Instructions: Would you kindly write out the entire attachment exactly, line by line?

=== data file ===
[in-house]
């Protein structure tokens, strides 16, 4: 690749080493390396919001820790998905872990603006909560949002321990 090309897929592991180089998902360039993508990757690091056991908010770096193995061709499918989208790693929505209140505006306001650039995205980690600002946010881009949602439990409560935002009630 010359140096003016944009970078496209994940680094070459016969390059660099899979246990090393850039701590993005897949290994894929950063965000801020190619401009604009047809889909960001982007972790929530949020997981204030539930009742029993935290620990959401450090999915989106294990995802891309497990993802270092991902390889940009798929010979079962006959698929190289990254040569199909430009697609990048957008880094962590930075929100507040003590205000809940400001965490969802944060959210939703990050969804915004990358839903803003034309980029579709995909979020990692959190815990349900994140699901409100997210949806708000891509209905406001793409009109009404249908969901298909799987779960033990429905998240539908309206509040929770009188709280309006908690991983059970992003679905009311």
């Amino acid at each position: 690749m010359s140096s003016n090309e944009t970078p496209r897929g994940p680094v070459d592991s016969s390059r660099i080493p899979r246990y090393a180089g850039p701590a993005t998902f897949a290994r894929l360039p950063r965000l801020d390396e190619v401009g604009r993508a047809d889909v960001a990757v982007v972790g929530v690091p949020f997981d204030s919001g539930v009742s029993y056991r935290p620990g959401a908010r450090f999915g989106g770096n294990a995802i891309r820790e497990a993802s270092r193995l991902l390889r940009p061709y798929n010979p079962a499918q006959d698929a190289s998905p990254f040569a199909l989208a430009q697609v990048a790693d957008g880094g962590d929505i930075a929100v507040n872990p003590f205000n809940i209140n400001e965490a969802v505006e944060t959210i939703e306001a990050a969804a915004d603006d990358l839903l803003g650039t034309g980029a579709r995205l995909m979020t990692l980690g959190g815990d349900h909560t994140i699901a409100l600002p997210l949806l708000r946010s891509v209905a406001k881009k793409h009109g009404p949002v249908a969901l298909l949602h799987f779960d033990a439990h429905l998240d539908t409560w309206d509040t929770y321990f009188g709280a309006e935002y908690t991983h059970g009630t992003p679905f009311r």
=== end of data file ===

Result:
[in-house]
């Protein structure tokens, strides 16, 4: 690749080493390396919001820790998905872990603006909560949002321990 090309897929592991180089998902360039993508990757690091056991908010770096193995061709499918989208790693929505209140505006306001650039995205980690600002946010881009949602439990409560935002009630 010359140096003016944009970078496209994940680094070459016969390059660099899979246990090393850039701590993005897949290994894929950063965000801020190619401009604009047809889909960001982007972790929530949020997981204030539930009742029993935290620990959401450090999915989106294990995802891309497990993802270092991902390889940009798929010979079962006959698929190289990254040569199909430009697609990048957008880094962590930075929100507040003590205000809940400001965490969802944060959210939703990050969804915004990358839903803003034309980029579709995909979020990692959190815990349900994140699901409100997210949806708000891509209905406001793409009109009404249908969901298909799987779960033990429905998240539908309206509040929770009188709280309006908690991983059970992003679905009311």
């Amino acid at each position: 690749m010359s140096s003016n090309e944009t970078p496209r897929g994940p680094v070459d592991s016969s390059r660099i080493p899979r246990y090393a180089g850039p701590a993005t998902f897949a290994r894929l360039p950063r965000l801020d390396e190619v401009g604009r993508a047809d889909v960001a990757v982007v972790g929530v690091p949020f997981d204030s919001g539930v009742s029993y056991r935290p620990g959401a908010r450090f999915g989106g770096n294990a995802i891309r820790e497990a993802s270092r193995l991902l390889r940009p061709y798929n010979p079962a499918q006959d698929a190289s998905p990254f040569a199909l989208a430009q697609v990048a790693d957008g880094g962590d929505i930075a929100v507040n872990p003590f205000n809940i209140n400001e965490a969802v505006e944060t959210i939703e306001a990050a969804a915004d603006d990358l839903l803003g650039t034309g980029a579709r995205l995909m979020t990692l980690g959190g815990d349900h909560t994140i699901a409100l600002p997210l949806l708000r946010s891509v209905a406001k881009k793409h009109g009404p949002v249908a969901l298909l949602h799987f779960d033990a439990h429905l998240d539908t409560w309206d509040t929770y321990f009188g709280a309006e935002y908690t991983h059970g009630t992003p679905f009311r």